This report described the characteristics of macrodactyly of the foot in a large cohort of 93 patients, and presented some new features on this relatively rare entity. The study indicated a preponderance for female sex, left-foot, and static type (Table 1). Pedal macrodactyly mostly involved the progressive type in other studies (Table 1); however, static type preponderance in this study might be on account of our large cohort of cases which revealed the natural growth feature of the entities. Another reason was that disproportionate progressive overgrowth of toes frequently started from the age of 2 years onward [15] or early childhood [2, 16], but patients under 2 years old in the static type group accounted for 45% (n = 48) cases. Therefore, it is likely that a few “real” progressive type cases may not have presented in a timely manner.

Although, none of our patients had a positive family history or any similar deformity consistent with other reports [7, 17] and the external environmental factor did not seem to affect the pathogenesis of the pedal macrodactyly, multiple pregnancy and live birth accounted for 45%, indicating that intrauterine environment might play an important role in the pathogenesis of foot macrodactyly during fetal development [1, 18].

Multiple toes were affected more often than an isolated toe, two toes type affected mostly (Table 2), and the ratio of involvement of multiple digits was higher in the foot than in the hand [4, 14]. The second toe showed the highest incidence of being affected, followed by the third, first, fourth, and fifth according to the distribution characteristics of the hand [3]. Though toe enlargement was the most immediately obvious feature, involvement of the forefoot was often overlooked (Fig. 5b), which might have been the reason for poor surgical results and additional treatment [8, 19]. The affected areas (toes and forefeet) were mostly located in the innervation of the affected medial plantar nerve (91%) (Fig. 4) indicating a close relationship between these anatomic entities. Thus, foot macrodactyly presented characteristics of being “nerve territory-oriented” in terms of the clinical and anatomic features being similar to the affected digits mainly located in the territory of the median nerve in hand macrodactyly [13, 14]. Seventy-four of 84 nerves presented pathologic changes including enlargement, fatty infiltration, tortuosity, or a combination of these [20]. The highly consistent distribution of the nerve abnormality and the tissue hypertrophy indicated macrodactyly of the foot as being a nerve-mediated overgrowth [12, 20].

Enlargement of the osseous element was an integral feature of macrodactyly [1], while increase in the length and width of the phalanges of the affected toes accounted for 97% which was slightly lower than that of phalanges of the affected fingers (100%) [14]. Enlarged metatarsal bone accounted for 60% in this study, compared to 71% (n = 17 feet) [8], 100% (n = 18 feet) [11], and 79% (n = 14 feet) [12] in the foot and was more prominent than enlarged metacarpal bones of the hand (11%) [14]. Macrosyndactyly was present in 22 cases (23%) in this series, which was more than that in the hand (7.8%) [14], accompanied with the second webspace being mostly involved.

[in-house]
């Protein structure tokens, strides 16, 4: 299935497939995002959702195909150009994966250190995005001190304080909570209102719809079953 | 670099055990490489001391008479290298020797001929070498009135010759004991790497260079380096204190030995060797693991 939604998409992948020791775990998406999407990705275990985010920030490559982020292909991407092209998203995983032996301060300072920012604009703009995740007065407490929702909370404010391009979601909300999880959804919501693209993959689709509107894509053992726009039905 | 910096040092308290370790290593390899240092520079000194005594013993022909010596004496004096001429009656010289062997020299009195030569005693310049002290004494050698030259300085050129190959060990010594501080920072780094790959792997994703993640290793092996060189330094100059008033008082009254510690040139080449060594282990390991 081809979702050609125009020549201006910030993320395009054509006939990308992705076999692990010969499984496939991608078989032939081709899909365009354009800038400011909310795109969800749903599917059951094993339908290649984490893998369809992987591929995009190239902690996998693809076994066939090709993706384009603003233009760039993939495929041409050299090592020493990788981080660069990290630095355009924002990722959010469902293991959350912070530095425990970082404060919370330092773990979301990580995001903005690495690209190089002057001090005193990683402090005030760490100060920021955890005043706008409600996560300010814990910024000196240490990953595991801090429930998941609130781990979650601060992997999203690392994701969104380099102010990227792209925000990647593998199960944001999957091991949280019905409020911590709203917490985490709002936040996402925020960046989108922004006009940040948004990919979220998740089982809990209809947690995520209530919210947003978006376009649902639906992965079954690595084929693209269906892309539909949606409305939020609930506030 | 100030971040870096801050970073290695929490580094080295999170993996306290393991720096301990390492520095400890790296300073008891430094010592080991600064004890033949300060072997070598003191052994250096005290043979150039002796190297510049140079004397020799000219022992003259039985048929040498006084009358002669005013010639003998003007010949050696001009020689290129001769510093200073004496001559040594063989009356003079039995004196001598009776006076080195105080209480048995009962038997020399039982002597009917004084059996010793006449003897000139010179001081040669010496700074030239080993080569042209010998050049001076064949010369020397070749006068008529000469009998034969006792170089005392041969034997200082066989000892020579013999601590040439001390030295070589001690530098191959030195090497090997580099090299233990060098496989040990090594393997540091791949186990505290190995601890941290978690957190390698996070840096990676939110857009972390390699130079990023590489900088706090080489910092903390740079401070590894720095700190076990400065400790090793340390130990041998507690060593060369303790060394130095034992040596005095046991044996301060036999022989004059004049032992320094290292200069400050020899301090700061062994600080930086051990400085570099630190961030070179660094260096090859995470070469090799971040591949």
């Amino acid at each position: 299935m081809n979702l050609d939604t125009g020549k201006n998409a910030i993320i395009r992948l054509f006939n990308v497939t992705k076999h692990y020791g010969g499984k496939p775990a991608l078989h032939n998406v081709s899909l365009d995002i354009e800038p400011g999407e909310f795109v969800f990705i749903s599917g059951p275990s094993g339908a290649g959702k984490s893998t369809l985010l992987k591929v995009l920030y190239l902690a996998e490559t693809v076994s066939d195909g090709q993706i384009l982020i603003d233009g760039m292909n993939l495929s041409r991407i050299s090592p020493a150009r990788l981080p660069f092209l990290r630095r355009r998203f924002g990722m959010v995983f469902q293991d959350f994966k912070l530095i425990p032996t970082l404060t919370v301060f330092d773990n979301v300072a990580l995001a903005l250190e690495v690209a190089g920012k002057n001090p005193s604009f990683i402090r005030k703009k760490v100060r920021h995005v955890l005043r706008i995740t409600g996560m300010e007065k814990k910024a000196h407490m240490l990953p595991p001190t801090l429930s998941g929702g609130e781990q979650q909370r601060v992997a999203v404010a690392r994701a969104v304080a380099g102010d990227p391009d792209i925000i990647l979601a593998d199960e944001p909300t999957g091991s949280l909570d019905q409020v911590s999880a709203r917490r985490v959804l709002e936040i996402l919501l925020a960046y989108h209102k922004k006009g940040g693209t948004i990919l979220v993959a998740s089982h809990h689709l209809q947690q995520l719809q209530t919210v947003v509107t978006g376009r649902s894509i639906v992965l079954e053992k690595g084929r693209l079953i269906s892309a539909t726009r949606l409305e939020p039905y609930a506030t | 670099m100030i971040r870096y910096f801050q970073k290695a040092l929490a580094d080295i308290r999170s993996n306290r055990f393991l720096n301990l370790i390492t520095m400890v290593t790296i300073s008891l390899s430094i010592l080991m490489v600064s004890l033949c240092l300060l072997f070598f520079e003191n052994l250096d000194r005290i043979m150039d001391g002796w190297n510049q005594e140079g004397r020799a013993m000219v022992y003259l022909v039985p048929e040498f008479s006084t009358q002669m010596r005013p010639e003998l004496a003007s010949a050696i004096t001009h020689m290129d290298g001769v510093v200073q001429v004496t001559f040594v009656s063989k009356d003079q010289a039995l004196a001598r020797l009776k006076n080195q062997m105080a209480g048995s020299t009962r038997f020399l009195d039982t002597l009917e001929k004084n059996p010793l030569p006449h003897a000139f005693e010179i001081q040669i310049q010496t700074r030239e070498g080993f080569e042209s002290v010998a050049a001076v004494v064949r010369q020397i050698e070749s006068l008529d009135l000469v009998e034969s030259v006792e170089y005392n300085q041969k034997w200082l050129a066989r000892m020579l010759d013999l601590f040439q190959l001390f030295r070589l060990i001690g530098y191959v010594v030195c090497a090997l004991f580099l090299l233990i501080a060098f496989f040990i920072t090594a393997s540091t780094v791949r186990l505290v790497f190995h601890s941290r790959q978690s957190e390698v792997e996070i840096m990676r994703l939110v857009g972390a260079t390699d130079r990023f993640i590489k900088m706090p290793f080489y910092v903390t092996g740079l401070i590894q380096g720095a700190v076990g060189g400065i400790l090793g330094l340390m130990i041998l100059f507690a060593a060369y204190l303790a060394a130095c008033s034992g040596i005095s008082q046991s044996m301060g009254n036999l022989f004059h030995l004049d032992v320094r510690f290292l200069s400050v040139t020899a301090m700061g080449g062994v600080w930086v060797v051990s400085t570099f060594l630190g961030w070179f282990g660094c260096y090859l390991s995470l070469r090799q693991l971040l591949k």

Macrodactyly of the foot could be accompanied by other systemic deformities with local or general occurrence. An interesting finding was that if an asymmetrical problem was referred, the deformities often appeared on the same side as the macrodactyly. Although considered a benign overgrowth [21], the pathogenesis of isolated macrodactyly is related to somatic PIK3CA mutations [22, 23]. However, activating PIK3CA mutations was also responsible for a variety of tumors [24, 25]. Although no tumor had been found in our study and other reported cases with macrodactyly, given the same pathogenesis between macrodactyly and tumors and inadequate evidence to demonstrate its risk, it may be prudent to consider periodic ultrasound examination on patients with macrodactyly.


We describe the characteristics of foot macrodactyly in a large cohort of 93 cases as well as present some rare clinical features, which bring us closer to understanding the entities. However, we acknowledge that our study has some limitations: (1) all data being from one single center may have introduced bias in the analyses and (2) sensory disturbance and temperature changes were not reported as part of complete clinical characteristics because it is difficult to get an accurate sensory response in children and all of our cases were children.

Availability of data and materials

The datasets used and/or analyzed during the current study are available from the corresponding author on reasonable request.



Congenital lipomatous overgrowth, vascular malformations, epidermal nevi, scoliosis/skeletal and spinal


Phosphatidylinositol-4,5-bisphosphate 3-kinase catalytic subunit alpha










Progressive type


Static type




Male preponderance


Female preponderance


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This study was funded by Chongqing Kewei Joint Technology Innovation and Application Development Project (2020MSXM087).

Author information




Wei Chen, MD: data collection, data analysis, writing the paper. Lu Chen, MD: data collection, data analysis, writing the paper. Xiaofei Tian, MD: data collection, performed surgeries. Wei Huang, MD: study design, data analysis. All authors read and approved the final manuscript.

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Correspondence to Lu Chen or Wei Huang.

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The study protocol was approved by the Institutional Review Board of Children’s Hospital of Chongqing Medical University, No.2019(31).

All patients’ parents signed informed consent.

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Written informed consent was obtained from the patients’ parents.

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The authors declare that they have no competing interests.

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Chen, W., Tian, X., Chen, L. et al. Clinical characteristics of 93 cases of isolated macrodactyly of the foot in children. J Orthop Surg Res 16, 121 (2021).

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  • Macrodactyly of the foot
  • Clinical characteristics
  • Foot malformation